When it adopted a revised scale in 2000, the Assembly, by the terms of resolution 55/5 B, based Member States assessments on each countrys gross national income, which is converted to United States dollars after adjustments for external debt and low per capita income. There are also minimum and maximum rates -- so-called floor and ceiling -- of assessment. A maximum rate of 0.01 per cent is applied to the least developed countries (LDCs). One of the main features of the revised scale was a reduction of the ceiling from 25 to 22 per cent. The new ceiling was then applied to the Organizations main contributor -- the United States -- and the points arising as a result of the change were distributed pro rata among other States, except for those affected by the floor (0.001 per cent) and the least developed countries ceiling.
This year, the Committee on Contributions began consideration of the results of the current methodology and possible changes or refinements for future scales. Following its first exchange of ideas on various elements of the methodology, the Committee on Contributions decided to review most of them at its next session in order to reach agreement on its preliminary conclusions in that regard for the preparation of the scale of assessments for 2007-2009, to assist the Assembly during its deliberations at its sixtieth session. To be further considered during the Committees next session, on the basis of additional information from the Statistics Division, are possible systematic criteria for deciding when market exchange rates (MERs) should be replaced with price-adjusted rates of exchange (PAREs) or other conversion rates.
Having considered the pattern of major scale-to-scale changes in Member States rates of assessments, the Committee concluded that changes in scale methodology were a significant factor in many countries cases. However, the Committee reiterated its earlier statement that, while the scale methodology should not be so rigid as to fail to accommodate future changes in economic and technical circumstances, part of the Committees mandate was to promote stability in the scale methodology. It was agreed that any proposals for changes in the scale methodology should be seen in this light.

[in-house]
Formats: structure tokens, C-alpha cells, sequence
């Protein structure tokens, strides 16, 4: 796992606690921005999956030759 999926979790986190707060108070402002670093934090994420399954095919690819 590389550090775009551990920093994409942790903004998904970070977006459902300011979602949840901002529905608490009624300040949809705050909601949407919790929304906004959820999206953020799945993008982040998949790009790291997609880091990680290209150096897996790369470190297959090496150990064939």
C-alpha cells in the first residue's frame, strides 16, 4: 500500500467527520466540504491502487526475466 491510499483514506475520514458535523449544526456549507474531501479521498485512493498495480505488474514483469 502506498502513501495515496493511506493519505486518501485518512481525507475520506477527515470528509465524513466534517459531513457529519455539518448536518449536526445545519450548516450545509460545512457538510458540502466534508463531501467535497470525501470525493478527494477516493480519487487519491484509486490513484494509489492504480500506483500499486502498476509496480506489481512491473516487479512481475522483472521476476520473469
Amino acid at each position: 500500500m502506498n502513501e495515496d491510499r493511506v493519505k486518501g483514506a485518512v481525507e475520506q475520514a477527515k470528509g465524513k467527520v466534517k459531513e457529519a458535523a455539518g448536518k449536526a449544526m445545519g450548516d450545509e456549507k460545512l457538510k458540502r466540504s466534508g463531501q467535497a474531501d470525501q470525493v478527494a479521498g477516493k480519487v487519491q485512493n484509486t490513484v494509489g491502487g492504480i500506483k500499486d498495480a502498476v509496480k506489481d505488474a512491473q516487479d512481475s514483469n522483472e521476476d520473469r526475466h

The Committee also reaffirmed its earlier conclusions concerning ad hoc adjustments of rates of assessment. Two recent cases when that was done -- Afghanistan and Argentina -- had been distinct in nature. One had been an ad hoc correction, stemming from problems with the data used in preparing the scale, and the other reflected substantive decline in capacity to pay since the adoption of the scale. The exceptional and extraordinary nature of such cases made it inevitable that they should be considered on a case-by-case basis. The Committee, therefore, felt that it would not be feasible to elaborate more specific standard criteria for possible future cases.
The Secretary-Generals report on multi-year payment plans (document A/59/67) recalls that this tool to reduce Member States arrears was endorsed in resolution 57/4 B and reaffirmed in resolution 58/1 B. The document provides information on payment plans/schedules submitted by Georgia, Niger, Republic of Moldova, Sao Tome and Principe and Tajikistan and on the status of implementation of those plans at 31 December 2003.
Organization of Work
At the opening of the meeting, as the Committee considered its programme of work for the remaining part of the session, Chairman of the Committee, DON MACKAY, (New Zealand) said that, while the documentation situation had somewhat improved, the programme had been somewhat of a moving target. It was also important to remember that the Committee was running against some immovable targets as far as peacekeeping budgets were concerned.
A representative of Qatar (on behalf of the Group of 77 developing countries and China) expressed his preference for adopting the programme of work for just one week and correcting extended plans as time went along, taking into consideration the issuance of documents.
Australia agreed with the Group of 77 and China and expressed hope that after the initial week, it would be possible to make longer-term plans. He also addressed the allocation of meetings in the coming weeks.
The Committee then adopted its programme of work for the current week, on the understanding that the Bureau would make necessary adjustments, as required.
Introduction of Documents